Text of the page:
The voice is a unique characteristic that we use to identify one another – including someone’s sex, age and mood. We speak by using air flow to vibrate our vocal folds, commonly known as vocal cords. The land-living ancestors of the African clawed frog Xenopus also used breath and vocal cords to communicate, but they returned to aquatic life 180 million years ago and had to evolve a different way to create sounds. Today’s Xenopus live in water and use a new mechanism that lets them sing for hours underwater without coming up to breathe. Males from each major group of Xenopus species produce courtship songs with harmonic intervals corresponding to an octave, a perfect fourth or a major or minor third.
Today’s Xenopus species do not have any vocal cords. Instead, they have an elaborate set of vocal components: the muscles of the larynx contract paired, movable rods that end in discs. For the past 40 years, it was thought that these frogs create sounds by collapsing small air bubbles between the discs, similar to snapping shrimp. But such bubbles have never been observed, and exactly how these frogs manage to create sounds underwater has been a mystery.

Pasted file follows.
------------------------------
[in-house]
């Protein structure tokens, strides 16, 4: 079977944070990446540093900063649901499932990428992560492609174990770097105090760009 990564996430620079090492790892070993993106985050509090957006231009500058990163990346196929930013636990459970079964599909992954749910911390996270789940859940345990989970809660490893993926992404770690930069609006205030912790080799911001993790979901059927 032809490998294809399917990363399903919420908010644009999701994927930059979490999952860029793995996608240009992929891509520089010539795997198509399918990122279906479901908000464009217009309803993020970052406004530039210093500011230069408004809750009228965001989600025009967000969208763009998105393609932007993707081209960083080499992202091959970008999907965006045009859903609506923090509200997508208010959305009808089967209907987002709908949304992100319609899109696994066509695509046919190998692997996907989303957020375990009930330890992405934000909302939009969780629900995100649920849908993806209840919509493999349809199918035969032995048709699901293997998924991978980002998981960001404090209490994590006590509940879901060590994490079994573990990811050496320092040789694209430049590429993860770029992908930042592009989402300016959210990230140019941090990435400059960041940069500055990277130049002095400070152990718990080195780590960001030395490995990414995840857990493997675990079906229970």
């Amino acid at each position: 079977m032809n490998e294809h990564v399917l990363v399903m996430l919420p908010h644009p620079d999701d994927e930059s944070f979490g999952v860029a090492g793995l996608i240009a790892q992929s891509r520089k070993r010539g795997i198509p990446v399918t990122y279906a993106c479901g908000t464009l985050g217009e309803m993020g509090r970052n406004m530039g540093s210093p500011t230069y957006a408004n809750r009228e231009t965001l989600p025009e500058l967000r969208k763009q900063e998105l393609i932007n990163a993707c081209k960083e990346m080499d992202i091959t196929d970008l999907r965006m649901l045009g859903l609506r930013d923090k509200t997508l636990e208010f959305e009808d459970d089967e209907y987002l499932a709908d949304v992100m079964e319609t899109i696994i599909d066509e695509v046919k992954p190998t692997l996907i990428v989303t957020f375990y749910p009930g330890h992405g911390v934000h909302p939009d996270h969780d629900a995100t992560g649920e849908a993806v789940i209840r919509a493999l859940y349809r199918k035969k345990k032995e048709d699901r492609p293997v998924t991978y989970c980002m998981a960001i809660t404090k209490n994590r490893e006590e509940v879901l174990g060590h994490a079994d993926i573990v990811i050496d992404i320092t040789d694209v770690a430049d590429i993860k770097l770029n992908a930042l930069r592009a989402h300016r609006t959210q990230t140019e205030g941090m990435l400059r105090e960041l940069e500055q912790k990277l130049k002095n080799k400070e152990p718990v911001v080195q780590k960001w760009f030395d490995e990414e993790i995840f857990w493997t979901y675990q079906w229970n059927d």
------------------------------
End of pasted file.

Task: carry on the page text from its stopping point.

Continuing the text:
Here, Kwong-Brown et al. filmed the larynx as it was stimulated to produce sounds and discovered that the rapid separation of the discs excites the larynx and the surrounding tissues to create the harmonic frequencies. Then, to determine how the frog creates its harmonic intervals, Kwong-Brown et al. tried to ‘detune’ the larynx. In a series of experiments, they placed weights on the surface of the larynx, drilled a hole in the cartilage and filled it with helium, or introduced small glass beads. None of these attempts had any effect. However, rupturing the elastic cartilages within the larynx – which separate its internal cavity into three chambers – disrupted the harmonic intervals.
This new way of creating underwater sounds helped to maintain the quality of the frog’s voice and may explain how Xenopus can shape its songs to convey crucial information to others, such as identifying species, sex and social intent.